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How fitting is it that President Trump’s first Oval Office address, which he requested be televised live in prime time by every major network, was aimed at stirring up the American public about a crisis largely of his own making?
Not that the border crisis is one of Mr. Trump’s self-serving political fictions — like the deep state or widespread voter fraud. It may have started out that way, but the situation has, with the president’s nurturing, become something far more tragic.
Pursuing poorly thought-out and even more poorly executed policies on the pretext of battling a nonexistent national security crisis, Mr. Trump has helped create a pressing humanitarian one. Desperate migrant families being detained en masse at the border are overwhelming a system pushed beyond its limits by an administration that chose to ignore the implications of its actions — overcrowding, children falling gravely ill and, paradoxically, the haphazard release of throngs of detainees into border communities stretching from California to Texas.
Mr. Trump is now invoking the urgency of the situation as a justification for pursuing more wasteful, hard-line measures that most Americans do not support, chiefly the ludicrous border wall over which he has shut down critical pieces of the government. The president and his enablers have been busily knitting together inaccurate data, misleading anecdotes, exaggerations and other “alternative facts” about the flow of criminals, drugs and terrorists across the southern border. He seems to hope he can paint a dystopian landscape of security threats and human suffering so dire that the American people will rally to his side and pressure congressional Democrats to succumb to his demands for a towering wall — preferably concrete, but at this point, it seems, steel will suffice.
Failing that, Mr. Trump has also been floating the possibility of stiff-arming Congress altogether. With his advisers increasingly anxious that Republican lawmakers are poised to abandon them on the shutdown, the president has raised the threat of declaring a national emergency, which he thinks would allow him to command the Pentagon to build his wall.
Such a move would prompt a swift and furious legal challenge, if not a full-blown constitutional crisis, that could drag on indefinitely. It would, however, also give Mr. Trump a way to reach a wall-free funding deal with Congress without losing face, thus weaseling out of the shutdown box into which he has nailed himself.
The border wall began life as an applause line at Mr. Trump’s rallies, and it has endured as the rare — perhaps even sole — policy objective that actually matters to him. The substance of true border security may not interest him much, but this symbol sure does.
While Mr. Trump proved a wily campaigner and political street fighter, as president he has been painfully out of his element. Two years in, he remains ill suited to the complicated, thankless, often grinding work of leading the nation. Governance clearly bores him, as do policy details both foreign and domestic. He has proved a poor judge of talent. He prefers grandstanding to negotiating, and he continues to have trouble with the whole concept of checks and balances. While the Republican base remains enamored of him, most of the electorate has grown weary of his outrages and antics.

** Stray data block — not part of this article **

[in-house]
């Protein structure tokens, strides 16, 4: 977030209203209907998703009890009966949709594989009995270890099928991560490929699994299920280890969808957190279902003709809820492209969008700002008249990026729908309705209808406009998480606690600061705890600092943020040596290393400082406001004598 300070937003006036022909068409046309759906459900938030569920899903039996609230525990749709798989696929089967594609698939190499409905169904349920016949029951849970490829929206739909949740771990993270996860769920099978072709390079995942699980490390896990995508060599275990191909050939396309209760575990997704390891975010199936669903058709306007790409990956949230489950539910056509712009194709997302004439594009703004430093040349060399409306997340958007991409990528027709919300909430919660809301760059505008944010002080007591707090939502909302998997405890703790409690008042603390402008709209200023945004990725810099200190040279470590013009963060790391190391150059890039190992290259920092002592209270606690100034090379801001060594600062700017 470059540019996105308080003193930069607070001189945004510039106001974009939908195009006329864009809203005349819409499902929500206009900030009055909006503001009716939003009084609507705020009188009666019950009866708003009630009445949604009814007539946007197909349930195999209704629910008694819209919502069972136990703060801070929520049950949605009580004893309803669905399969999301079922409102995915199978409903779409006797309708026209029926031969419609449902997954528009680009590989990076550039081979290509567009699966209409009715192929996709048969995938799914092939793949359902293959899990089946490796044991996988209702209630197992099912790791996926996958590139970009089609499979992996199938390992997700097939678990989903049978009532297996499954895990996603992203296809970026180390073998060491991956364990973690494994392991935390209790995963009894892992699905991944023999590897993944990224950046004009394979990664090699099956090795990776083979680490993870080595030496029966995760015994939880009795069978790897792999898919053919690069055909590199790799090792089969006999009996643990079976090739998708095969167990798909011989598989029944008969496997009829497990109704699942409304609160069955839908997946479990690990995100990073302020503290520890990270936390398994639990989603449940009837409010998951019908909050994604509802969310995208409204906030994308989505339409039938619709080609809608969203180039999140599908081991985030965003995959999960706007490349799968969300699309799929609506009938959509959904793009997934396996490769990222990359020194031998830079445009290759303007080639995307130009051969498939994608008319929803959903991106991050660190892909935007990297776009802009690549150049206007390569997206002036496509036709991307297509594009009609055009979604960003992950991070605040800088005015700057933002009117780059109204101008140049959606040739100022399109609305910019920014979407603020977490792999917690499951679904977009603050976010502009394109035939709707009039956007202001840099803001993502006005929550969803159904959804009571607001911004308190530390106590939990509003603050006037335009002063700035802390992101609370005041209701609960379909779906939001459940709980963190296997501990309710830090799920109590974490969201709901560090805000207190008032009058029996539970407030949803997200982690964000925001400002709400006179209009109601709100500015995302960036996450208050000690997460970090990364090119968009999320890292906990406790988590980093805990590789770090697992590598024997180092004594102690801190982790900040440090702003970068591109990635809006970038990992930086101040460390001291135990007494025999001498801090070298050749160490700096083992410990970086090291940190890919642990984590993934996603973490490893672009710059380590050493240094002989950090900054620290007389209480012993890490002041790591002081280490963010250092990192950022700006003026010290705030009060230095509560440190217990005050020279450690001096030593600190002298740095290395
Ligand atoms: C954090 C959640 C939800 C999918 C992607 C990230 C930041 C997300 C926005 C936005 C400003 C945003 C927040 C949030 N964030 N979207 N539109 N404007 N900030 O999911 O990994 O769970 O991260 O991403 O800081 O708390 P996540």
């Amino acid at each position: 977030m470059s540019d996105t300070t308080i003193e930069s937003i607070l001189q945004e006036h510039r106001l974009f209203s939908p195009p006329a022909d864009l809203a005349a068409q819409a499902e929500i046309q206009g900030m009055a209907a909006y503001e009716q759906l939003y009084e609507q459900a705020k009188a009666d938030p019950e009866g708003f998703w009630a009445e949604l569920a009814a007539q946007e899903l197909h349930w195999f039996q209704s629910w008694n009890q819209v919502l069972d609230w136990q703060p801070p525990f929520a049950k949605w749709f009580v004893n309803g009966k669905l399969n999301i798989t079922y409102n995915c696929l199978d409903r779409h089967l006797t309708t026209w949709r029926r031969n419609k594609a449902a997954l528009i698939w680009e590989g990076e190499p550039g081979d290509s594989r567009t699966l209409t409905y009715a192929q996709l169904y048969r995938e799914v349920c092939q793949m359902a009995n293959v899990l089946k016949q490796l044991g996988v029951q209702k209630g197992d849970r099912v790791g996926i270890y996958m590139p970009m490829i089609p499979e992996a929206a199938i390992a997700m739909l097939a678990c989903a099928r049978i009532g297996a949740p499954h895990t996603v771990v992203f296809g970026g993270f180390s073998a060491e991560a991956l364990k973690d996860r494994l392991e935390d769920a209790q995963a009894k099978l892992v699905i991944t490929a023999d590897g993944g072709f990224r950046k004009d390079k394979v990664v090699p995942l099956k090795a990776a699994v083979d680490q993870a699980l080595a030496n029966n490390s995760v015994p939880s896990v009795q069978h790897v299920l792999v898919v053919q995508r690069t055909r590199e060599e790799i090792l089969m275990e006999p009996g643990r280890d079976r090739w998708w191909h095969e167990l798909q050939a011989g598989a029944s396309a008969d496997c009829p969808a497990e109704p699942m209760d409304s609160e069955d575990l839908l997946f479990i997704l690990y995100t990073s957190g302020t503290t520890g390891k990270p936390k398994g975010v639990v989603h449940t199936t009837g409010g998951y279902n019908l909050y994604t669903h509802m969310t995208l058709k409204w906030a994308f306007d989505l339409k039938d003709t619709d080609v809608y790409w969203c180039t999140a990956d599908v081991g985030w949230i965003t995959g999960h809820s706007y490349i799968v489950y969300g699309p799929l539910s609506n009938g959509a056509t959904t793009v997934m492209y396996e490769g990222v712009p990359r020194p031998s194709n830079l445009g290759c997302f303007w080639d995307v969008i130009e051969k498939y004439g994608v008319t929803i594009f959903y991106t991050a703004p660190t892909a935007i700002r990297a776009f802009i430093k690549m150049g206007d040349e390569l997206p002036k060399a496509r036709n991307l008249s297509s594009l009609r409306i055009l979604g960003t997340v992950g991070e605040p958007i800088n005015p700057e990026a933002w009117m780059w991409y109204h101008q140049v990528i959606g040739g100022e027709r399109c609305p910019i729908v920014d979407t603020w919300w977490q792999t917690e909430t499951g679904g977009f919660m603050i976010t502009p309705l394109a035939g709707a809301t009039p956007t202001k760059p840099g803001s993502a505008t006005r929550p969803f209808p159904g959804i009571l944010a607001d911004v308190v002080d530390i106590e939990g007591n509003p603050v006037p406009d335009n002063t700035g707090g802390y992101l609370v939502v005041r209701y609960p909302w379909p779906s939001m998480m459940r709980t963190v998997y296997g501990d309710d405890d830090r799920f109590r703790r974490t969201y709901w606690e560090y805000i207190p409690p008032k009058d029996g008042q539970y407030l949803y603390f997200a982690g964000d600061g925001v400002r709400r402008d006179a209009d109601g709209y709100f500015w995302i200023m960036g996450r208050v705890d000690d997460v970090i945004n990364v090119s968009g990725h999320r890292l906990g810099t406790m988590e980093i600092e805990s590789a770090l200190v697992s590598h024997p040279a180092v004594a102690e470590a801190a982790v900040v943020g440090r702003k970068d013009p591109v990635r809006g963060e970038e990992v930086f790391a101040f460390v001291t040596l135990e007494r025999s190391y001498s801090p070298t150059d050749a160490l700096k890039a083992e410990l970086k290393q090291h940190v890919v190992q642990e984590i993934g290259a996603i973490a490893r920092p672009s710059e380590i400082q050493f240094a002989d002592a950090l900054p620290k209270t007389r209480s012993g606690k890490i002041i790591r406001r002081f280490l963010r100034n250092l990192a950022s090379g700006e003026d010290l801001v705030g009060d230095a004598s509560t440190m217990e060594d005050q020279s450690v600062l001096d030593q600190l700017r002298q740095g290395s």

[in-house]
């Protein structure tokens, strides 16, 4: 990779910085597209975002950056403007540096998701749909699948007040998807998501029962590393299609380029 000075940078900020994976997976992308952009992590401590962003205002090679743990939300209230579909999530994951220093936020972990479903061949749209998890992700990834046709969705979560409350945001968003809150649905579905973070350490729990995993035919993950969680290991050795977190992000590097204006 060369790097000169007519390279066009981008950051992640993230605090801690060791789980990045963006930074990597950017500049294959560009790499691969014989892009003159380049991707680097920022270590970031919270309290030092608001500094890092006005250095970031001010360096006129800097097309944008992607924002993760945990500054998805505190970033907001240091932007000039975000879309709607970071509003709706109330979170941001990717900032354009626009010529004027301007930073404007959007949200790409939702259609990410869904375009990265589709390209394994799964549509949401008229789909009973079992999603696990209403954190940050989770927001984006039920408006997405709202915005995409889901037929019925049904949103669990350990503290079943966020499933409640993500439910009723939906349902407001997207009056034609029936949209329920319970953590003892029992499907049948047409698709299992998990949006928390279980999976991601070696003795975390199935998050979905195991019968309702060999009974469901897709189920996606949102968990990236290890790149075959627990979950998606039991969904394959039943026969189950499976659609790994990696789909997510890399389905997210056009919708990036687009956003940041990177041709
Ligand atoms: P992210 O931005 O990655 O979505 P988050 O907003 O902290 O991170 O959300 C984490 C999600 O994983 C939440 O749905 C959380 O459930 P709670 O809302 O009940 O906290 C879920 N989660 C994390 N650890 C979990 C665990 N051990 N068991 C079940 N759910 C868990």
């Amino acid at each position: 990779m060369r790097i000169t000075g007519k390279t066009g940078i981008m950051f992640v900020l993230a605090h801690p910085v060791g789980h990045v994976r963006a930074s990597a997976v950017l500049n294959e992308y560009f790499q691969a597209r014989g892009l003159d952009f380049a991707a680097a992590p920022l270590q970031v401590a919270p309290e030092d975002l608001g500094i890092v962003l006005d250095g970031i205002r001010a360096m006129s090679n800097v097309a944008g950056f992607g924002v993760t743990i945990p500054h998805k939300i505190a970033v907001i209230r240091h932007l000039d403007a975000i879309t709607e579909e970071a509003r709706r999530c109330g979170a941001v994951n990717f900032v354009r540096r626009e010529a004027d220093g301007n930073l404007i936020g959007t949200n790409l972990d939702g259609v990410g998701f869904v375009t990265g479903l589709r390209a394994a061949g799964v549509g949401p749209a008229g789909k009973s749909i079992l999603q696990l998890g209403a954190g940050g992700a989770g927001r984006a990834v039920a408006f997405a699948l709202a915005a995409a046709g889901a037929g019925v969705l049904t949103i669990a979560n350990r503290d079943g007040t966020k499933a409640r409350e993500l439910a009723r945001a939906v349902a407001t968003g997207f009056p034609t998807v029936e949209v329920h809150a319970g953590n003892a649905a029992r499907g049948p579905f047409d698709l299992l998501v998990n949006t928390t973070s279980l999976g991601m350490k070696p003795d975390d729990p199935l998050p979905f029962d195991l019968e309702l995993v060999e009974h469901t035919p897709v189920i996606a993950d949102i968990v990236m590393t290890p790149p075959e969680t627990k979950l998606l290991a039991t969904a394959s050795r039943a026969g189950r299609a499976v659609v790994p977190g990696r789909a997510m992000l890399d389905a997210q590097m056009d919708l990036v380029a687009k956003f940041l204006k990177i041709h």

Which is why, with his wall on the line, Mr. Trump so desperately needs to convince the American people that they are facing an acute crisis — maybe even a bona fide emergency.
In times of trouble, an anxious public looks to its leaders, and the ability to telegraph strength, decisiveness and certitude assumes greater value than in periods of calm and prosperity. Circle-the-wagons patriotism, maybe even a little jingoism, becomes more appealing. People long to feel protected.
With his demagogy, Mr. Trump managed to fuel a sense of insecurity and unease throughout his campaign, along with the idea that he alone could Make America Great Again. In office, he has attempted to perpetuate that angst by proclaiming existential threats to the Republic, be they migrant caravans storming the border, Muslim terrorists flooding the airports or violent immigrants roaming the countryside. Shutting down the government is only the most recent effort at getting what he wants by traumatizing the nation he has sworn to serve.
Were Mr. Trump truly interested in securing the border, and easing the suffering his policies are making worse, there are immediate steps he could take. For starters, he could end this wretched shutdown so that the people responsible for protecting the border can get paid, immigration judges can return to processing asylum claims and, yes, the physical and virtual barriers already in place can be maintained and perhaps even improved.
Beyond that, he would need to ease up on the my-way-or-the-highway swagger and sit down for a real discussion with lawmakers about how to address the deep dysfunction of this nation’s immigration system.
None of which would be as sensational as grabbing some prime-time airtime.
It would, however, be a sign that the president is at last getting serious about immigration concerns he has thus far done nothing but exacerbate.
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A version of this article appears in print on , on Page A22 of the New York edition with the headline: The Crisis Is in the Oval Office
The New York Times · by The Editorial Board · January 8, 2019